This week, I’m sharing all the found type I documented on the streets of my recent trip to New Orleans. Focusing mainly on signage, I found specimens in every direction and in a huge variety of materials, shapes, and sizes. I walked a ton of neighborhoods, but none offered up as much as the Garden District, French Quarter, and the adjacent neighborhoods around these.
New Orleans has a rich history of industry. A natural part of industry is businesses dying off and new ones opening up in their place and old advertisements and signage fading away. As a result, there are a ton of ghost signs loaded with type hiding in plan sight on building façades.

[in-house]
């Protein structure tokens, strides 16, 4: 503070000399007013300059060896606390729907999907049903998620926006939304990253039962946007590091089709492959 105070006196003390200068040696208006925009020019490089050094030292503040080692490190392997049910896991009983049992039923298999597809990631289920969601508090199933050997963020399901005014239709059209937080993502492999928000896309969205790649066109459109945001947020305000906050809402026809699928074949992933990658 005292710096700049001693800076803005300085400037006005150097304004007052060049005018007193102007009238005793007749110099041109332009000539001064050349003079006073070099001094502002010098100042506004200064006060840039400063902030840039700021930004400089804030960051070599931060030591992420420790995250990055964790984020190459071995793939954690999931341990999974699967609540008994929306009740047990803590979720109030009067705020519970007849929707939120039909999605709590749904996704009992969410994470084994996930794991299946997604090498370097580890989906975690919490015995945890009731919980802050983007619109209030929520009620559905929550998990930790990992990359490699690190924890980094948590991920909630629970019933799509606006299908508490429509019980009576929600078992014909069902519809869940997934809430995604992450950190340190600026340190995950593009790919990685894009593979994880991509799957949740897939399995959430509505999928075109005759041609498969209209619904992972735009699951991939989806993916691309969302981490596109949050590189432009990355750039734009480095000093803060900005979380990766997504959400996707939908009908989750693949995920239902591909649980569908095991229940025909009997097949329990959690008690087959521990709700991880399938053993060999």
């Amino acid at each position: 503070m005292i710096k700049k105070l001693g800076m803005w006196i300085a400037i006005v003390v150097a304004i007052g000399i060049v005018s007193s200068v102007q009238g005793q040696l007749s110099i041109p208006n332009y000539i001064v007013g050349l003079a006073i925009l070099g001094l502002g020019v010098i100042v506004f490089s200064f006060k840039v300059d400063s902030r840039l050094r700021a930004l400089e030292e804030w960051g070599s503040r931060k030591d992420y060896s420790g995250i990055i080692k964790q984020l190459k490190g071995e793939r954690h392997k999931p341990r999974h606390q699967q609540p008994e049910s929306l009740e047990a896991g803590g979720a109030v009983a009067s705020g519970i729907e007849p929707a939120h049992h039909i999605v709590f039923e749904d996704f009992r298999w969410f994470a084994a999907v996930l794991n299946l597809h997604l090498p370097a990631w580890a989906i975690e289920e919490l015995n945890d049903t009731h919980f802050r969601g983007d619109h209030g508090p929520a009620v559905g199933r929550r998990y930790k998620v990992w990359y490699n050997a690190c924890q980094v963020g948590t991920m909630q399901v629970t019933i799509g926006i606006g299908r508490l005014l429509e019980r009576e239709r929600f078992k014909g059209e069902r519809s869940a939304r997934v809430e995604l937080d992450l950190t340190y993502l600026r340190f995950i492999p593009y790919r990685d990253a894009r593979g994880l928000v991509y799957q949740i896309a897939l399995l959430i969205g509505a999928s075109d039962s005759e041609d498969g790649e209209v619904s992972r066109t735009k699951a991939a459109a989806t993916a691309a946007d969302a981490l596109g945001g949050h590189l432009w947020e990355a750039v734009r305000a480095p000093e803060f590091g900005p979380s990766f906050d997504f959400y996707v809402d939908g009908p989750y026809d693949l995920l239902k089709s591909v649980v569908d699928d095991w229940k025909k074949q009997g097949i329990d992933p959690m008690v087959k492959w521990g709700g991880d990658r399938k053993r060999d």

The use of mosaic tile can be found everywhere on the streets, and particularly in the French Quarter. Type can be found printed/painted on the tile. The tiles can also be used as old style pixels to create the type on the thresholds of businesses.
It’s particularly tough to ignore all the signage still in use in New Orleans. The materials have changed over time, but the type and design have been preserved. But in some instances, the original still remains.
It seems like an unlikely place, but the utility covers proved to be far from boring in New Orleans. The examples were few and far between, but they were strikingly odd given their simple functions.
While the streets were full of examples of unique letterforms, it doesn’t capture all the sights there were to see. Next week, I’ll share the final treasure trove I documented: the cemeteries of New Orleans. In case you missed Part 1, hop on over and see all the great pieces of found type all relating to the pharmaceutical history of New Orleans.